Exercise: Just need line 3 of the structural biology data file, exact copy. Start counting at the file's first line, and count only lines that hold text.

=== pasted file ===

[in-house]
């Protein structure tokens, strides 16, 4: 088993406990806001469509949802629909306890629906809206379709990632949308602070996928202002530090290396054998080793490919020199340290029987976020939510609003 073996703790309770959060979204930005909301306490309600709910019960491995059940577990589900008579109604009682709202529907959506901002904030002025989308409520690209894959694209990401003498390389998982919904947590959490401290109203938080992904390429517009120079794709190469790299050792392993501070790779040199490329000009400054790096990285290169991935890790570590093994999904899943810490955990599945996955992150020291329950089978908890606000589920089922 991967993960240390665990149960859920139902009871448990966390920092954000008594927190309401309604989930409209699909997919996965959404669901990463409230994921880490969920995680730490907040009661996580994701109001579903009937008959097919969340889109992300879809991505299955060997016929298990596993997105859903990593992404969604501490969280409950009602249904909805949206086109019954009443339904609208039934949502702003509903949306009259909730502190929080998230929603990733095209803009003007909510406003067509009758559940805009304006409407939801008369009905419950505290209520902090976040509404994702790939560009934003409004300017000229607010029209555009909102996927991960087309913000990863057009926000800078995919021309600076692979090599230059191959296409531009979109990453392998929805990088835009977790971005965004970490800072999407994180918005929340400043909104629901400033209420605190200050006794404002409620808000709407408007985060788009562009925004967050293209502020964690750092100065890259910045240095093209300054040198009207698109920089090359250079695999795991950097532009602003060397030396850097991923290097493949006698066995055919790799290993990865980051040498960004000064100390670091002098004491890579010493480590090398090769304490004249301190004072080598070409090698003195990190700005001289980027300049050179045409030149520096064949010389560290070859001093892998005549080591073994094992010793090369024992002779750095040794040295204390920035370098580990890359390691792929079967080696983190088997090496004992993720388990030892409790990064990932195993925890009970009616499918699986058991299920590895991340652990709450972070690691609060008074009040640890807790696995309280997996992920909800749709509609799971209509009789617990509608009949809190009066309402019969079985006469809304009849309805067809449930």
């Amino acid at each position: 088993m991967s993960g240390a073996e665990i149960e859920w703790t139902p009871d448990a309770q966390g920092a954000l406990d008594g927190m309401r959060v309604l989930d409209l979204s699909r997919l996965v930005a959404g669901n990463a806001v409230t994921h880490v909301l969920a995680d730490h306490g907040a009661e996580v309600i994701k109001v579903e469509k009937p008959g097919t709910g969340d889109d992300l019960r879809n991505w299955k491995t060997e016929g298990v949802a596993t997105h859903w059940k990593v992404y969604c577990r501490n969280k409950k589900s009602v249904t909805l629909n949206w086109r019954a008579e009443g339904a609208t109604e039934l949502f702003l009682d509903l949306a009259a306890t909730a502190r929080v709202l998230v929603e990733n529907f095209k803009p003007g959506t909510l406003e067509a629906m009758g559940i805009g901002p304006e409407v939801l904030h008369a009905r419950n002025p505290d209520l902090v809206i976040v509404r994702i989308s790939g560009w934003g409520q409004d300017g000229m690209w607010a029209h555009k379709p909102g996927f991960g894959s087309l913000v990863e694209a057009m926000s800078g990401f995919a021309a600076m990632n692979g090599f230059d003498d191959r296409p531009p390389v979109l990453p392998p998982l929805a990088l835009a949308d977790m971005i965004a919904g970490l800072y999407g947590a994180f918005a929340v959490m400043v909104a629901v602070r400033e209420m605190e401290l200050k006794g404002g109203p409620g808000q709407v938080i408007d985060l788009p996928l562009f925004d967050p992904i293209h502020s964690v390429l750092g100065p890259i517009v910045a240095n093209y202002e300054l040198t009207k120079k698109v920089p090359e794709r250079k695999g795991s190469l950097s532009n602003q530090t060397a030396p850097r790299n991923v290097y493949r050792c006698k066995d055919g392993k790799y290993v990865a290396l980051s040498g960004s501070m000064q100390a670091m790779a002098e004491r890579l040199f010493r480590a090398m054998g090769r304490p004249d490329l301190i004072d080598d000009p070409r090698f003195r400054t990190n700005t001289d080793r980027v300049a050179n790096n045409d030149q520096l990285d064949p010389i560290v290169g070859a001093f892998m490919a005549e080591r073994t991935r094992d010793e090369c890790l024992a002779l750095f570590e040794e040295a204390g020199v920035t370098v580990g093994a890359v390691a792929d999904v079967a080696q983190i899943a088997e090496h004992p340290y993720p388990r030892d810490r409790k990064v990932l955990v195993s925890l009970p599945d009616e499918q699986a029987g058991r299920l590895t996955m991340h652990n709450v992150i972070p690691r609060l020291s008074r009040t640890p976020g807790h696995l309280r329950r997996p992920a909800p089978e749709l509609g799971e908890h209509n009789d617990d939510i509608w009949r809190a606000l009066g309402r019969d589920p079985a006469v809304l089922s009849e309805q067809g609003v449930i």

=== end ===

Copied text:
């Amino acid at each position: 088993m991967s993960g240390a073996e665990i149960e859920w703790t139902p009871d448990a309770q966390g920092a954000l406990d008594g927190m309401r959060v309604l989930d409209l979204s699909r997919l996965v930005a959404g669901n990463a806001v409230t994921h880490v909301l969920a995680d730490h306490g907040a009661e996580v309600i994701k109001v579903e469509k009937p008959g097919t709910g969340d889109d992300l019960r879809n991505w299955k491995t060997e016929g298990v949802a596993t997105h859903w059940k990593v992404y969604c577990r501490n969280k409950k589900s009602v249904t909805l629909n949206w086109r019954a008579e009443g339904a609208t109604e039934l949502f702003l009682d509903l949306a009259a306890t909730a502190r929080v709202l998230v929603e990733n529907f095209k803009p003007g959506t909510l406003e067509a629906m009758g559940i805009g901002p304006e409407v939801l904030h008369a009905r419950n002025p505290d209520l902090v809206i976040v509404r994702i989308s790939g560009w934003g409520q409004d300017g000229m690209w607010a029209h555009k379709p909102g996927f991960g894959s087309l913000v990863e694209a057009m926000s800078g990401f995919a021309a600076m990632n692979g090599f230059d003498d191959r296409p531009p390389v979109l990453p392998p998982l929805a990088l835009a949308d977790m971005i965004a919904g970490l800072y999407g947590a994180f918005a929340v959490m400043v909104a629901v602070r400033e209420m605190e401290l200050k006794g404002g109203p409620g808000q709407v938080i408007d985060l788009p996928l562009f925004d967050p992904i293209h502020s964690v390429l750092g100065p890259i517009v910045a240095n093209y202002e300054l040198t009207k120079k698109v920089p090359e794709r250079k695999g795991s190469l950097s532009n602003q530090t060397a030396p850097r790299n991923v290097y493949r050792c006698k066995d055919g392993k790799y290993v990865a290396l980051s040498g960004s501070m000064q100390a670091m790779a002098e004491r890579l040199f010493r480590a090398m054998g090769r304490p004249d490329l301190i004072d080598d000009p070409r090698f003195r400054t990190n700005t001289d080793r980027v300049a050179n790096n045409d030149q520096l990285d064949p010389i560290v290169g070859a001093f892998m490919a005549e080591r073994t991935r094992d010793e090369c890790l024992a002779l750095f570590e040794e040295a204390g020199v920035t370098v580990g093994a890359v390691a792929d999904v079967a080696q983190i899943a088997e090496h004992p340290y993720p388990r030892d810490r409790k990064v990932l955990v195993s925890l009970p599945d009616e499918q699986a029987g058991r299920l590895t996955m991340h652990n709450v992150i972070p690691r609060l020291s008074r009040t640890p976020g807790h696995l309280r329950r997996p992920a909800p089978e749709l509609g799971e908890h209509n009789d617990d939510i509608w009949r809190a606000l009066g309402r019969d589920p079985a006469v809304l089922s009849e309805q067809g609003v449930i």